Apr 2011 Update: This is part of my journal of a 2004 CDT hike. You’re welcome here, and there are some planning resources, but if you’re looking for maps I recommend you visit Jonathan Ley. I did collect a track of the CDT in Wyoming in 2009, which I later added to Open Street Map, but these are of less practical use than Jonathan’s maps. Enjoy!
As our preparations occupy more of our time (and our bank account), the undertaking we have planned for so long is starting to feel real. I first proposed the idea when I proposed to my wife by asking if she’d accompany me on a honeymoon hike of the Continental Divide Trail. Since then we have started referring to the CDT as the CDBW, or Continental Divide BushWack, because we are discovering that it is still more idea than trail. Still, there are few hearty souls like Jonathan Ley who find their way from border to border each year. In mid-April we will set out to join them, under the precept that as husband and wife we will step onto and off of the trail together. Or, as my friend Pete joked, we’ll stop when the honeymoon’s over!
The current plan is to move our stuff into storage in mid-March, spend a couple weeks getting our supply boxes packed and moved to my dad’s in Wyoming, head to Sante Fe in early April with a few days to drop food and water caches, then start hiking in mid-April. When we have our full itinerary planned with our resupply addresses and approximate dates, I’ll post it here. In fact, I hope to keep posting updates throughout the adventure. It appears that ultralight portable satellite internet connectivity is still a nerd dream, so posts will probably appear every couple of weeks at best once we’re on the trail. I do plan to keep a daily journal – maybe someone will volunteer to transcribe them to the hobolog for me?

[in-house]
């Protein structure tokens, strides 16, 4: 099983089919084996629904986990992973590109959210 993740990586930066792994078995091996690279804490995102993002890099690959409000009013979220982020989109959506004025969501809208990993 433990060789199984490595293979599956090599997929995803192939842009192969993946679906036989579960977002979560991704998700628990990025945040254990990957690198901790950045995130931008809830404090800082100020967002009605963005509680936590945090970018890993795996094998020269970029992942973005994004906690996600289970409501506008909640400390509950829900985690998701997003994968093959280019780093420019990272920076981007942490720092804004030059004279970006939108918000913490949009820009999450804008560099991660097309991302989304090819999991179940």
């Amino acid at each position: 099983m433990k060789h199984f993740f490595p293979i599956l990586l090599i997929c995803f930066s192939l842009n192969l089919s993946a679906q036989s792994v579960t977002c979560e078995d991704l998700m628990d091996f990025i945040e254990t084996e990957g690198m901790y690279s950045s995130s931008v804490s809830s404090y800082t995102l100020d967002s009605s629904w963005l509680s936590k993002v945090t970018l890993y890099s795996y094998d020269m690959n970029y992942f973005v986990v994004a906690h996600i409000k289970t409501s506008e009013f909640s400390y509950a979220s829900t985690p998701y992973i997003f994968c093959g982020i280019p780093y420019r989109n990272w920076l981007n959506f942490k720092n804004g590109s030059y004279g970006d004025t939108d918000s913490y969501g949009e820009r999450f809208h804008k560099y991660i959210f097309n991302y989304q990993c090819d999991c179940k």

One thing we’ve noticed when discussing our plans with people is that there seems to be an underlying disapproval of this sort of undertaking in American culture. I found the same thing during my 8-1/2 month bike tour. How dare we, when the whole world is struggling, take off and do something purely for the joy and adventure of it? The trip we are planning may offend the American work ethic, but I think it embodies many other values our culture holds dear: the freedom to pursue what we love, the courage to explore in the face of uncertainty, and the industriousness required to make a dream real. I hope our journey will inspire as many as it offends, and I hope if you have feelings or opinions to express about any of it you’ll leave a comment here for the rest of us. Or, just wish us luck!